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24 July 2018

Legal support in asylum applications: a denial of justice

The erosion of legal aid for migrants (and others!) over the years is no secret, and has been lamented by lawyers, advocates and ordinary individuals unable to gain access to support in trying to defend their right to live in the UK.

A report by Refugee Action and the No Accommodation Network (NACCOM) shows just how bad this erosion has been, and crucially, where it has been most drastic. Indeed, the effects of legal aid whittling have not been felt equally. They have created “legal deserts” in which individuals and families – who are often “resettled” across the UK as part of government policy – are effectively left without access to justice. 

In “Tipping the Scales: Access to Justice in the Asylum System,” Refugee Action and NACCOM find that:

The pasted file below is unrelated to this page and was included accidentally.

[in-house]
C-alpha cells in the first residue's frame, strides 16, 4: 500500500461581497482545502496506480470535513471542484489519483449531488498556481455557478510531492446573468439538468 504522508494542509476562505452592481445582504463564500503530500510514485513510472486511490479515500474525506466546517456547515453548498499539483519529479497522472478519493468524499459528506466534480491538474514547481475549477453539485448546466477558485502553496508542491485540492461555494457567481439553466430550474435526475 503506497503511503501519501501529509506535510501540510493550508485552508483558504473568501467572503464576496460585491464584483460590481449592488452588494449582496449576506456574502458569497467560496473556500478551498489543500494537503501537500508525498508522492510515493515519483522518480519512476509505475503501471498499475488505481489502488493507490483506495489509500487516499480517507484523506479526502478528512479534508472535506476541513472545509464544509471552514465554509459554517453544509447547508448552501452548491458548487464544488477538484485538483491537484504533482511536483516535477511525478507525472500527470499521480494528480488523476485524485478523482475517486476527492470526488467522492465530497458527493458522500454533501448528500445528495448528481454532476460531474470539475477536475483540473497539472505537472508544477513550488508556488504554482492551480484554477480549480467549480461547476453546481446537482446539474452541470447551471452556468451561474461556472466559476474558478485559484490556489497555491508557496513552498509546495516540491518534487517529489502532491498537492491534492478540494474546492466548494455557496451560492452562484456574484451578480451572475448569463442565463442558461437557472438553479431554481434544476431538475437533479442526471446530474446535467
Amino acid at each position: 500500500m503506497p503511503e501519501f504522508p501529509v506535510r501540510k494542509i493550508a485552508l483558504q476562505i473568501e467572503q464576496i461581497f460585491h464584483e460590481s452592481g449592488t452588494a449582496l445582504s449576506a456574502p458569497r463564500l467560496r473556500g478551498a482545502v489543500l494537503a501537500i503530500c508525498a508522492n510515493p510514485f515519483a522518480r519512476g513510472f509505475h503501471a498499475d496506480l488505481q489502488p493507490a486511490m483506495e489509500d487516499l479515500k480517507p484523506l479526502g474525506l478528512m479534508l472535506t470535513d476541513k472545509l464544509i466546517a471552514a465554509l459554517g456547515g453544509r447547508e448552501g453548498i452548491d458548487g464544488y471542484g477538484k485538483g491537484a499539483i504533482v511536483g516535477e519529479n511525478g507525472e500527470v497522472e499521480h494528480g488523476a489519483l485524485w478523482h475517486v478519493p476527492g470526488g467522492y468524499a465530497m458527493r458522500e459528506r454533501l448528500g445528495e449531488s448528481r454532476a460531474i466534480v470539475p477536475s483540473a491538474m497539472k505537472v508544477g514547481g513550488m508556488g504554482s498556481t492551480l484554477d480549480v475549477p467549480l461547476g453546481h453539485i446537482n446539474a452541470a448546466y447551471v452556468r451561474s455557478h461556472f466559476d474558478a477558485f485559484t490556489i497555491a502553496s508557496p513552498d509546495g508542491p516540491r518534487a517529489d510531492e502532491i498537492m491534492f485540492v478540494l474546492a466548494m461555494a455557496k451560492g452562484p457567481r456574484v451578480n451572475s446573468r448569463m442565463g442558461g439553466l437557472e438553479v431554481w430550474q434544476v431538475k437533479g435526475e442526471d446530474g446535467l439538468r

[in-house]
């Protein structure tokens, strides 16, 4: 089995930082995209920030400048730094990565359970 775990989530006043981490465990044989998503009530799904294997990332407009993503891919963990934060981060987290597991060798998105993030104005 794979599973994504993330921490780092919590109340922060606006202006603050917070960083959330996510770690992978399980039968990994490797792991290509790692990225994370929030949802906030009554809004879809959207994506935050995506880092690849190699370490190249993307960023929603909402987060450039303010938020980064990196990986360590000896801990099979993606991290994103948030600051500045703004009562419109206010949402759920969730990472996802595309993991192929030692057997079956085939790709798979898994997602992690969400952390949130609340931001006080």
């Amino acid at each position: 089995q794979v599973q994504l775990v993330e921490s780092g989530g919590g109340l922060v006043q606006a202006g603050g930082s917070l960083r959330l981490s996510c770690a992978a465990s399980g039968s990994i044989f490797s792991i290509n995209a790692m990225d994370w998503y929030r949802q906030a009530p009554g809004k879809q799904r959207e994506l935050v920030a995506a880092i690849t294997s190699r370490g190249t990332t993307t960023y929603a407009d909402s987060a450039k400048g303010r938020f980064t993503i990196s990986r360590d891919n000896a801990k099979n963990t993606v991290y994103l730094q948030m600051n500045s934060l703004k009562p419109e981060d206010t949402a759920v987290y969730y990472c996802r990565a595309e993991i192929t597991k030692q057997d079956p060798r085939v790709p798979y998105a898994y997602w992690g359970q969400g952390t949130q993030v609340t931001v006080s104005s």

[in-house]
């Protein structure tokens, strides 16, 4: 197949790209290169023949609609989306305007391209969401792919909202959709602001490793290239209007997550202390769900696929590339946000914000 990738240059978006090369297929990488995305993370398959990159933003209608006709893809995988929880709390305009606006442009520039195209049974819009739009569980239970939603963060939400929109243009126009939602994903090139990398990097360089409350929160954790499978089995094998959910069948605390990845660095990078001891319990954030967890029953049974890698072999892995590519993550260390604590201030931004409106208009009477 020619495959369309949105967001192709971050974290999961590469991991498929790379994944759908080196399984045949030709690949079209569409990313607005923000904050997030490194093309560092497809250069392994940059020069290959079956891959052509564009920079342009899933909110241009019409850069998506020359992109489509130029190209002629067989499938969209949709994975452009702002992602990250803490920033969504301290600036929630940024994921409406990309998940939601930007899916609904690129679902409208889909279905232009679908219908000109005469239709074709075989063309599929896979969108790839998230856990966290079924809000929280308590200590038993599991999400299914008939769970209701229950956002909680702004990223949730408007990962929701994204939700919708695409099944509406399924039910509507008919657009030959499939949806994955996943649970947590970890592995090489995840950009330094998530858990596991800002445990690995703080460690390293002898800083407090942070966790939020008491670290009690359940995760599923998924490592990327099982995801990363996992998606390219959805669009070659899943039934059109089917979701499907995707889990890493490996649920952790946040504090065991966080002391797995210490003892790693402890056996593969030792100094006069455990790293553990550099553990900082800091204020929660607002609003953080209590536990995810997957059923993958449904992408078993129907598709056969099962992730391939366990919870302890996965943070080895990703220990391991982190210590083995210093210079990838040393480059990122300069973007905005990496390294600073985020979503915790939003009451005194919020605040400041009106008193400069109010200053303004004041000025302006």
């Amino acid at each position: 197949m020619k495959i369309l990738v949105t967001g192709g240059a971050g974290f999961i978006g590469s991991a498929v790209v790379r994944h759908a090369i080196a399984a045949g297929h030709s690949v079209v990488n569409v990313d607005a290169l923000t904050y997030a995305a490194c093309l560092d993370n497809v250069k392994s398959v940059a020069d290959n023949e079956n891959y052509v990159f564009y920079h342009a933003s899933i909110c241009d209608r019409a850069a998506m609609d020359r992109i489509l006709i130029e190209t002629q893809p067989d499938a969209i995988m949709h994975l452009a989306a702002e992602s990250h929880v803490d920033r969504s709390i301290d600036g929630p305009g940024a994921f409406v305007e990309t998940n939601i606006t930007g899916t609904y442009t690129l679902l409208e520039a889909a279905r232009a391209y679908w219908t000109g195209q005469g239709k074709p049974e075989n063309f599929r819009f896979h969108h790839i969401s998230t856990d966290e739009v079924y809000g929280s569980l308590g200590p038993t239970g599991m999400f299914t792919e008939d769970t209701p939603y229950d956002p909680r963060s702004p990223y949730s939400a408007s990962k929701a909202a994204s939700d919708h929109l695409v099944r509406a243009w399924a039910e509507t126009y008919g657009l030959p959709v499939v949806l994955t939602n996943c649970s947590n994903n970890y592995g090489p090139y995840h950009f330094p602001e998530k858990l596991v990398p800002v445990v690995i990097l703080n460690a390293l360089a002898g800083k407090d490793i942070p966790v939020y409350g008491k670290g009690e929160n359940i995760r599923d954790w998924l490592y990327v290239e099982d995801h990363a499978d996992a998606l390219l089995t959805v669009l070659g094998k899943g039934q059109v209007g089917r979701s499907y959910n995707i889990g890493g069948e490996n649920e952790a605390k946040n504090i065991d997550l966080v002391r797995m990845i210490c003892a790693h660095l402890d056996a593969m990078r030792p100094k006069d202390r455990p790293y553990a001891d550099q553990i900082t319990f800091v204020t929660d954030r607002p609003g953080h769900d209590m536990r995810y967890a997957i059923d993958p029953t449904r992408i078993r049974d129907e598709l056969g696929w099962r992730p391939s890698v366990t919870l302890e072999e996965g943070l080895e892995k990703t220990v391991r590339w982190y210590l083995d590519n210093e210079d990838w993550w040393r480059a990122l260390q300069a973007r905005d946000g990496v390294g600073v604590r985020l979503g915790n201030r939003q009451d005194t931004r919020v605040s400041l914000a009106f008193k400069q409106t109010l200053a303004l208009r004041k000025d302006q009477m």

• Since 2005 56% of legal aid providers were lost
  • The proportion of not-for-profit providers fell by 64% since 2005,
  • There are 26 local authorities with more than 100 section 95 supported people and no local provision

Surveying migrant support organisations, the report also finds that, in the overwhelming majority of cases, government restrictions (introduced in 2012) have made it more difficult to refer people to legal aid services; some organisations said they can only refer people to solicitors if they have collected legal evidence themselves.

You can find a summary of the report, including shocking maps and graphs, here; the full report is accessible here. Please consider asking your MP to take action: there can be no fair and humane asylum system without effective access to justice.